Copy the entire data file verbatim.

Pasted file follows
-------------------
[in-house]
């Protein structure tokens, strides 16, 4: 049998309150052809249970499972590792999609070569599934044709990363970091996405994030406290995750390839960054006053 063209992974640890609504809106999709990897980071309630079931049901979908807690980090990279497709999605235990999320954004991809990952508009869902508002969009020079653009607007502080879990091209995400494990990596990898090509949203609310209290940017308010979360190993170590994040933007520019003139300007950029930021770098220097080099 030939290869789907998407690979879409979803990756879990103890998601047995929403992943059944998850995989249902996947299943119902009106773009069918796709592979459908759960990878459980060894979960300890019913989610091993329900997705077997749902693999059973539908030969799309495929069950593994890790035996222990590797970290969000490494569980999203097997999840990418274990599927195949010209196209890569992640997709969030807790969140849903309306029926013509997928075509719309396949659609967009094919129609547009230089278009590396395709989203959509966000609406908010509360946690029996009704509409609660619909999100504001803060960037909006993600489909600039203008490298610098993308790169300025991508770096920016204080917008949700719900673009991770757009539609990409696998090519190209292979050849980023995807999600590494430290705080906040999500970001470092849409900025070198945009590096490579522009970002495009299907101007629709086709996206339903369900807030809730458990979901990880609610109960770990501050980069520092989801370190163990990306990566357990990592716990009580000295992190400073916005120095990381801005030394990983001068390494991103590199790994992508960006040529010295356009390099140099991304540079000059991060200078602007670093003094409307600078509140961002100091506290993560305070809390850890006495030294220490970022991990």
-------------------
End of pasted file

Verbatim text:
[in-house]
């Protein structure tokens, strides 16, 4: 049998309150052809249970499972590792999609070569599934044709990363970091996405994030406290995750390839960054006053 063209992974640890609504809106999709990897980071309630079931049901979908807690980090990279497709999605235990999320954004991809990952508009869902508002969009020079653009607007502080879990091209995400494990990596990898090509949203609310209290940017308010979360190993170590994040933007520019003139300007950029930021770098220097080099 030939290869789907998407690979879409979803990756879990103890998601047995929403992943059944998850995989249902996947299943119902009106773009069918796709592979459908759960990878459980060894979960300890019913989610091993329900997705077997749902693999059973539908030969799309495929069950593994890790035996222990590797970290969000490494569980999203097997999840990418274990599927195949010209196209890569992640997709969030807790969140849903309306029926013509997928075509719309396949659609967009094919129609547009230089278009590396395709989203959509966000609406908010509360946690029996009704509409609660619909999100504001803060960037909006993600489909600039203008490298610098993308790169300025991508770096920016204080917008949700719900673009991770757009539609990409696998090519190209292979050849980023995807999600590494430290705080906040999500970001470092849409900025070198945009590096490579522009970002495009299907101007629709086709996206339903369900807030809730458990979901990880609610109960770990501050980069520092989801370190163990990306990566357990990592716990009580000295992190400073916005120095990381801005030394990983001068390494991103590199790994992508960006040529010295356009390099140099991304540079000059991060200078602007670093003094409307600078509140961002100091506290993560305070809390850890006495030294220490970022991990």